For those of us hungry for horror, FX just might have something satisfying. Part vampire, part medical drama, The Strain redefines what traditional television conventions dictate. Disturbingly twisted and enormously bold, this high concept story is unlike anything ever attempted on regular cable programming.
Guillermo del Toro and Carlton Cuse break the modern mold of the lovable but forlorn sparkly vampire, giving us instead something that literally gets under the skin. The Strain concept was originally developed for television, but when networks baulked at the idea of yet another vampire show, del Toro turned to another avenue, books. In 2009, his idea became a trilogy of graphic novels written with the highly respected author Chuck Hogan.
Carlton Cuse, who brought us amazing television such as the dearly departed Lost and new fan favorite Bates Motel, became involved with The Strain early in its transition back into a television project. His respect for del Toro and appreciation for the books made him the perfect choice as executive producer and show runner.
Carlton Cuse: Embedded in this book was the fantastic opportunity to upend the vampire genre. The genre has been overrun by romance. We’ve had our fill of vampires that we’re feeling sorry for. It was time to get back to the conception of vampires as really scary, dangerous creatures.
Mission accomplished. The Strain‘s vampires are something completely different, in fact the term “vampire” may not seem fitting at all to those of us used to the more traditional charismatic and often charming character. These vampires are ugly. And scary. Very, very scary.
In the premiere episode, we are introduced to several of the series main characters and get our first shocking look at the monsters. The story gets tricky so pay attention.
A plane lands at JFK in New York with all but four of its passengers dead from something unknown. The survivors have no idea what happened and offer little information on the event.
Enter Dr. Ephraim Goodweather (Corey Stoll) and his first response Canary Team from the Center for Disease Control. Our troubled hero is surrounded by bewildered colleagues, devious contemporaries, and mourning families that take their rage and frustration out on him personally.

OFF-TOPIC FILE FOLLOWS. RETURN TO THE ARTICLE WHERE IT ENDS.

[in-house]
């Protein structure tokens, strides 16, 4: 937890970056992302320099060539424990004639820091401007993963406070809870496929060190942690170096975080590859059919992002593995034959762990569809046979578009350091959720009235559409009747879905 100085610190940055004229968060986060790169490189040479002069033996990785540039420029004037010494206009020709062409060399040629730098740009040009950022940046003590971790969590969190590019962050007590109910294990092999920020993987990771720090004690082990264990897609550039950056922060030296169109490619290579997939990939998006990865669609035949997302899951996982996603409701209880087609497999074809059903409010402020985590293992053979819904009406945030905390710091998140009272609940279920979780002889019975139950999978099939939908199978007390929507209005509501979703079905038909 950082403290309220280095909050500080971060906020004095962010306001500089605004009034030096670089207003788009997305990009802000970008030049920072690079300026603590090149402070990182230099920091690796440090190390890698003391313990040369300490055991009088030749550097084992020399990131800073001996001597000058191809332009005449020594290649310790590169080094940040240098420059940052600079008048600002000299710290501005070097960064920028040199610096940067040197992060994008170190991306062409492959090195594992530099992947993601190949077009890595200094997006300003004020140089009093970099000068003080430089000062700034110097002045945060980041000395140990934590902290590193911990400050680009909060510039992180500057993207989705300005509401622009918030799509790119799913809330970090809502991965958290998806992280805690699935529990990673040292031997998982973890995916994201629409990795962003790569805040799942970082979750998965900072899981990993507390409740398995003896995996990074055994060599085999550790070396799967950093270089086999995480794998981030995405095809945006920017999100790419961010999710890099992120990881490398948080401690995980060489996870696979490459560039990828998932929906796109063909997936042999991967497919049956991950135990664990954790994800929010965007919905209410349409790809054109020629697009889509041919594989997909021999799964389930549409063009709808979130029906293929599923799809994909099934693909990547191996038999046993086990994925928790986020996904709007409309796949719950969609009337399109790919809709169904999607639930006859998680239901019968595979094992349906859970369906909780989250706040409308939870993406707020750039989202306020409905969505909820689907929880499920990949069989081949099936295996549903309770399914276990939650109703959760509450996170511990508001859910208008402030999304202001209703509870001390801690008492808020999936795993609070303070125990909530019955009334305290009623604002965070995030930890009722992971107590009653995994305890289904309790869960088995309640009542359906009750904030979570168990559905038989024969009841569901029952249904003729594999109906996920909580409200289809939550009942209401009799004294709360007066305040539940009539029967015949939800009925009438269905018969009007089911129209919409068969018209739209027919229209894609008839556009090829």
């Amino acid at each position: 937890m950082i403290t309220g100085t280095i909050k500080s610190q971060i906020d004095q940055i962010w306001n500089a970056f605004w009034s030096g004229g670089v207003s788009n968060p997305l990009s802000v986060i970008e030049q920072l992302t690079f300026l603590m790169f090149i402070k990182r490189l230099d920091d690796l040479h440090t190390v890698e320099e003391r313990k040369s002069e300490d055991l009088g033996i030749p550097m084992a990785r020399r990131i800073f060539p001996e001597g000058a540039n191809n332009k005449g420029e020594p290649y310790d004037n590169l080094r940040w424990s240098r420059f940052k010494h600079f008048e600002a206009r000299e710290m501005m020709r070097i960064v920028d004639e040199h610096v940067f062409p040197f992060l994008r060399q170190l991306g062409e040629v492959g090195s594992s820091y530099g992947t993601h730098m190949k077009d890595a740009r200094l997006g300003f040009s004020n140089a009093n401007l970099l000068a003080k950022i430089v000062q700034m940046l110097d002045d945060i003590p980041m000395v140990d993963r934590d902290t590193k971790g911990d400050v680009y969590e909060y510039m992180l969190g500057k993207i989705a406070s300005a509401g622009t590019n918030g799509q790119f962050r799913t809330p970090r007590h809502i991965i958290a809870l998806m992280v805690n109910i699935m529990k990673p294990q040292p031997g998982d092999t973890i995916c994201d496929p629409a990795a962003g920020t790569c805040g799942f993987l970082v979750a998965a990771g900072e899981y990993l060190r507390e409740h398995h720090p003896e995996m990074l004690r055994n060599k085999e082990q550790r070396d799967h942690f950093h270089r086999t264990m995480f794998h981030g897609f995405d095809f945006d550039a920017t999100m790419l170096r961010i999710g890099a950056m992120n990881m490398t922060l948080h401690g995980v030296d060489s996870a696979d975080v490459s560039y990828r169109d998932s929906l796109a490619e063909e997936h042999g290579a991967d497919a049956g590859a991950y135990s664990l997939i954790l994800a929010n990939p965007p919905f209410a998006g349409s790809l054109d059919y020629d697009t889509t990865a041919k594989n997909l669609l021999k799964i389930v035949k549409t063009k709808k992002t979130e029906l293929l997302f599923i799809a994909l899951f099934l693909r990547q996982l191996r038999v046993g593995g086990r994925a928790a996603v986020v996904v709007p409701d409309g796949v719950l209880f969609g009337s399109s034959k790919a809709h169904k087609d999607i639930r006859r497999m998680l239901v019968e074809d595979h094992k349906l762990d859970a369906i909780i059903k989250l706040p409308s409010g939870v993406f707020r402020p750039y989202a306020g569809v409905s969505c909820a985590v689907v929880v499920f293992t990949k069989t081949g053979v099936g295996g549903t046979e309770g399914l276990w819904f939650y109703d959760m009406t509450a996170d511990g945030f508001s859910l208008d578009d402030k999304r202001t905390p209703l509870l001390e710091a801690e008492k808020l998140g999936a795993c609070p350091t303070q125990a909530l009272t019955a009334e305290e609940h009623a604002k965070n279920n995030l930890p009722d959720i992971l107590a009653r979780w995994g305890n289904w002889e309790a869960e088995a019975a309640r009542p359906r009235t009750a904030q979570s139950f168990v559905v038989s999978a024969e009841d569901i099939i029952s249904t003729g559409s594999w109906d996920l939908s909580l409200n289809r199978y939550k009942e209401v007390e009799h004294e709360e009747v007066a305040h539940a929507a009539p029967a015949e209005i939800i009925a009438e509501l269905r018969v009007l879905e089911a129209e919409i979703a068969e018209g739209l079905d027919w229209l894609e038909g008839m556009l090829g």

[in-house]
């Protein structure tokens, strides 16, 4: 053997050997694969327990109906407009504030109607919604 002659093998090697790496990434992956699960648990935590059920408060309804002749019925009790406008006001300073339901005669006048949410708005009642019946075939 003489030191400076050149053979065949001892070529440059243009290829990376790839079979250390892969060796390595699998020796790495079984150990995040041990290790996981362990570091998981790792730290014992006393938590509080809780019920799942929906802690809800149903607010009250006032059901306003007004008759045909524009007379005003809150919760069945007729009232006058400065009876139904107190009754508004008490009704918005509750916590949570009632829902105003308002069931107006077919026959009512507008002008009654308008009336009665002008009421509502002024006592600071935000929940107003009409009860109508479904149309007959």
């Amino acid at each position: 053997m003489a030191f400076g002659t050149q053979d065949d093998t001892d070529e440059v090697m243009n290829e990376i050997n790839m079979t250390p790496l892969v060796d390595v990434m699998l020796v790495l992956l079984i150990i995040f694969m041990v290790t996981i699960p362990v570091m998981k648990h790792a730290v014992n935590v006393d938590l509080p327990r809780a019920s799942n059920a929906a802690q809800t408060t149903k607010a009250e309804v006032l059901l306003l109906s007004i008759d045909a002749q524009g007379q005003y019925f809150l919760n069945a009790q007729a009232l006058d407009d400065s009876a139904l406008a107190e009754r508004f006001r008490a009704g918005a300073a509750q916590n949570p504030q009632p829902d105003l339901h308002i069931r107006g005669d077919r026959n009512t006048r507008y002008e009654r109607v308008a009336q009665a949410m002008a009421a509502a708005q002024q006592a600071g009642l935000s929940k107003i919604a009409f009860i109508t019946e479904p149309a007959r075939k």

Dr. Goodweather fights against bureaucracy, politicians, and even his estranged wife while tackling this dilemma. He plans to do whatever it takes to contain the situation find out what killed the 206 passengers regardless of the personal and professional cost.
Strange worm-like creatures are found in the plane. A mysterious coffin-like “box” goes missing from the cargo hold. Questions arise at every turn. Something is amiss and nothing makes sense.
One person seems to know what’s gong on, if he could only get Dr. Goodweather to listen. Abraham Setrakian (David Bradley) is an eccentric old man with information that is deemed too crazy to be true.
From there our story spreads like wildfire. Whatever malevolent force was liberated from the plane has spread its infectious reach throughout New York.
Bodies start dropping… and then walking away. Dark and deadly characters — monsters in their own right — pop up everywhere. A villain lurks around every corner, even before we get to the vampires.
The vampires are like a parasite, searching for a host and then devouring them from the inside. Both their physical body and their humanity is eaten away in a very vile and graphic scenario. Some become infected, some become food. It’s a vampire meets virus meets zombie meets murder mystery/medical/political drama all connected by a nine foot blood sucking tentacle.
There’s a lot going on here.
Del Toro and Cuse have been granted liberal license by FX to take the story wherever they want to go. Their vision will follow the concept set forth in the books, but have a definite television structure. Unlike most series that start open-ended and hope not to get cut off at the knees after one season, Cuse and Del Toro have a plan.
Carlton Cuse: The show will run between three and five seasons, but it won’t be more than five. We’re writing to an endpoint, and we’re following the path as established in the novels. The goal is not to literally translate the book into a television show. You want to take the book as a source of inspiration.
Guillermo del Toro: We want the milestones and the characters that are in the book to be hit. It’s a very elastic relationship but it’s very respectful and mindful of the things and will not alienate someone that likes the books. It’s almost like a hostage situation, you need to show the audience that you’re not kidding.
You have to show you are going to deliver either by atmospheric, creepy moments, or by visceral punch, hopefully both. You’re going to be able to deliver the goods, the things that will make you feel queasy, unsafe, will bring this delightful shiver that is required with the genre.
They got the queasy and shiver part right! The Strain is a menagerie of bold, brash, bloody gore interwoven into a complex story where things are not as they seem, characters all have a dark side, and the monsters come in many forms.
The Strain, starring Corey Stoll, David Bradley, Sean Astin, and Mia Maestro premieres Sunday, July 13 at 10pm on FX.
I hope you “heart” it as much as I do.
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